Do you know how to research your doctor?
Selecting a new doctor requires more than picking a name off your insurance provider’s list. Location, availability, bedside manner, and experience can be the difference between receiving quality care or feeling like you aren’t getting attentive, skillful treatment – or, worse, being the victim of medical malpractice.
Here are some some sources of unbiased information so you can research your doctor and ensure that you’re being taken care of by the best.
US National Library of Medicine
- MedlinePlus will walk you through the entire process of researching your doctor. And because MedlinePlus is part of The National Library of Medicine, it’s free.
- If your doctor claims to have published research in medical journals, you can check the facts for free on PubMed.gov.
Sanctions and Medical Malpractice Lawsuits
- HealthGrades lets you lookup information like sanctions, malpractice lawsuits (settled only), and board actions. HealthGrades is free for patients and makes money via advertising, including ads from hospitals and doctors.
- Find out if your doctor is licensed to work in your state on the Federation of State Medical Boards website, which is also free.
- If you’re looking for a specialist, start with the American Board of Medical Specialties (ABMS) certification site. The ABMS is a national not-for-profit service that offers free online searches as well as phone and email queries.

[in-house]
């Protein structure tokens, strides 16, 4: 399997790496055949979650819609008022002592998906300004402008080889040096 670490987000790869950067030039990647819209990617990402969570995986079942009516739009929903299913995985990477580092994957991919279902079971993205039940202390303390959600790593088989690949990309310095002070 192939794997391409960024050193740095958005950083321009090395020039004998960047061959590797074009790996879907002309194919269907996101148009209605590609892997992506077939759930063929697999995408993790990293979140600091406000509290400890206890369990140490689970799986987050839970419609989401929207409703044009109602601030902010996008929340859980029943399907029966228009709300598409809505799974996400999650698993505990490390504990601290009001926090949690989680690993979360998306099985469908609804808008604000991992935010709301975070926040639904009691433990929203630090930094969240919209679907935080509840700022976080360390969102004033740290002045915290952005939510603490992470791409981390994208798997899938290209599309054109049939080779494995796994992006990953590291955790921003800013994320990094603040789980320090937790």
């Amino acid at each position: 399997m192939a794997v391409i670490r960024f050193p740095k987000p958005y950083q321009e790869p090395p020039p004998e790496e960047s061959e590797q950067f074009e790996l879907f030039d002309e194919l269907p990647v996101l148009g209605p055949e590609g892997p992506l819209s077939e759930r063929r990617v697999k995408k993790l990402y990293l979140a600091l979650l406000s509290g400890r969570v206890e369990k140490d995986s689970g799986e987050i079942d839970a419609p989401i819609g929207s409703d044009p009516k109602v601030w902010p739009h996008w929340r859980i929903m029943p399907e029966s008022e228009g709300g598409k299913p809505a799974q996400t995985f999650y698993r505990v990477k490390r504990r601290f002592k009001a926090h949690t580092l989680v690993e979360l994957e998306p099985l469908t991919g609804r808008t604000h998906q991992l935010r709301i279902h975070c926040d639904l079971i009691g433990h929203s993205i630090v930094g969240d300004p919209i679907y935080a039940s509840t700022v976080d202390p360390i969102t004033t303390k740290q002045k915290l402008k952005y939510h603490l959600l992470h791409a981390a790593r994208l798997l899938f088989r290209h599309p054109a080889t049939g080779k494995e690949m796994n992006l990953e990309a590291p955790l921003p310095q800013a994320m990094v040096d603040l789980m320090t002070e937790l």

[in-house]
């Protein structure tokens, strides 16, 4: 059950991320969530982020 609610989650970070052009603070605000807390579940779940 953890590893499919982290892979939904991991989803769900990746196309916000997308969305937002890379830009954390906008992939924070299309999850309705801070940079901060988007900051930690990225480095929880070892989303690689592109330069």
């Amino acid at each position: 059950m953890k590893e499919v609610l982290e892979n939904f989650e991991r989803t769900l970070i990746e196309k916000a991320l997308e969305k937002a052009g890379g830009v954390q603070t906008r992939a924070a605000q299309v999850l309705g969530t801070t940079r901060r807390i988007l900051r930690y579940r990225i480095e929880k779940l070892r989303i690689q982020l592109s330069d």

- ProPublica’s Dollars for Docs free database lets you find out how much a doctor has been paid by drug companies in 2014. It also lets you know how they rank against others in their area in terms of money received.
Other Ways to Research Your Doctor
- RateMDs allows you to search doctor reviews for free. Both patients and doctors can add comments to listings. This site is supported by advertising, including doctors’ ads.
- If you like your current doctor, ask him or her if they can recommend someone in another specialty or another location.
- One of the least high-tech but most-trusted methods of researching a doctor is word of mouth. A firsthand review can often be more informative than what you find online, so ask your friends and family for recommendations.
If you’re looking for a new doctor because you received negligent medical care, it may be time to contact our medical malpractice lawyers.